Joyce Moss, Lorraine Valestuk. African Literature and its Times: Profiles of Notable Literary Works and the Historical Events that Influenced Them. Detroit: Gale Group, 2000. xlv + 544 pp. High school and college. $145.25 (cloth), ISBN 978-0-7876-3727-9.
Reviewed by Paul H. Thomas (Stanford University Libraries, Stanford University)
Published on H-AfrTeach (July, 2001)
African Literature with a View towards History
African Literature with a View towards History
This is the second volume in this well-received series edited by Joyce Moss and Lorraine Valestuk. The first volume (on Latin American literature) won the American Library Association's RUSA (Reference and User Services Association) award as one of the outstanding reference works of 1999. There is no doubt this volume will be as highly acclaimed.
The basic premise of the editors of this series is that they feel fiction is an excellent tool that may be used to help students understand both the differences and similarities between the various peoples and cultures of the world. They feel that a literary work can inculcate in a student a feeling for a time period or issue that would normally be lacking in a textbook. Conversely, the editors also feel that full understanding of a literary work requires knowledge of the social, cultural and historical milieu in which it was written. Therefore, each title analyzed in one of these volumes includes information about the historical circumstances in which it was conceived and written and how it helps us understand some aspect of history.
The volume under review analyses fifty African literary works that were selected by university professors with an eye to representing as great a number of the literary-historical connections mentioned above as possible. Each work chosen to be in this volume is felt, therefore, to illustrate some particular point in the historical development of the peoples of Africa. In addition, consideration in selecting the works to be included was also given to how often a literary work is studied. The editors consciously have tried to select authors who were representative of all races and a variety of ethnic groupings, and care was taken so that both men and women authors were represented. Works are included from and about all geographical regions, including North Africa and Egypt. While most of the selected works were originally published in English, some were first published in Arabic, Afrikaans, French, Portuguese or indigenous African languages.
There was also an attempt to represent a variety of literary genres, including, for example, diaries, speeches, folklore and market literature. While there were a few offerings of pre-colonial literature, the vast majority of titles discussed were taken from the colonial and post-colonial periods.
The works are arranged alphabetically by title, and each is subsequently arranged as follows. There is a general introduction that places the work in context and provides a basic synopsis. Next there is an attempt to juxtapose the work with historical events that took place elsewhere at the time the story takes place. The third section summarizes in greater detail the plot, discusses how the work is particularly illustrative of some historical theme, looks at sources that may have inspired it, and finally takes a look at its overall literary context. A fourth section places the literary work more fully in the context of historical events happening when it was written, and a fifth section presents a list of bibliographical references (both works cited and suggestions for additional reading). In addition, wherever possible, primary sources are given through the use of quotations in the text and sidebars. The sidebars also provide additional details and amplify issues raised in the text. The authors have done a good job in trying to define terms that are specifically African. A short, but useful introduction and a Chronology of Relevant Events that compares historical events in Africa with related literary works precede the entries.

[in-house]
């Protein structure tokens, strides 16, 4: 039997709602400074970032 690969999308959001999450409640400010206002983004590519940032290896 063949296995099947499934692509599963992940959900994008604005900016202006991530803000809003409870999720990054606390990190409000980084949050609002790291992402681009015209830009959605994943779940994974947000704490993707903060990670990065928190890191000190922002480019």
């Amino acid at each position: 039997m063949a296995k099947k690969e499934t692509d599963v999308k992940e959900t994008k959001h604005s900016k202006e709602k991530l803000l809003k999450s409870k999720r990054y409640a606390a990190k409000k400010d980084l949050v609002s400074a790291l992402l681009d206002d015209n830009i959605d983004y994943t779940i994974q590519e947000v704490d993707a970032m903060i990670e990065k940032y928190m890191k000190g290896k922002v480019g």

Some of the titles discussed are certainly the classics of African literature. We find Cry the Beloved Country by Alan Paton; The Rivonia Trial Speech by Nelson Mandela; Efuru by Flora Nwapa, So Long a Letter by Mariama Ba; God's Bits of Wood by Ousmane Sembene; The Wretched of the Earth by Franz Fanon; Equiano's Travels; and Ibn Battuta in Black Africa_. From those titles alone one can see four of the major themes being covered are apartheid, women's place in society, resistance to colonial rule, and travels in the pre-colonial era. While not all of the other titles are as well known, all do their jobs well in illustrating the varieties of the African experience through literature. The scope of ideas, cultures, politics and history presented in this selection of literary works is excellent.
While this series is evidently aimed at a secondary school audience, and certainly belongs in any high school library, it would also be a welcome addition to public library and college collections as well. It should also be of immense value to teachers who are looking to supplement reading lists for social studies or history classes and who have little or no background in African history or literature.
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Paul H. Thomas. Review of Moss, Joyce; Valestuk, Lorraine, African Literature and its Times: Profiles of Notable Literary Works and the Historical Events that Influenced Them.
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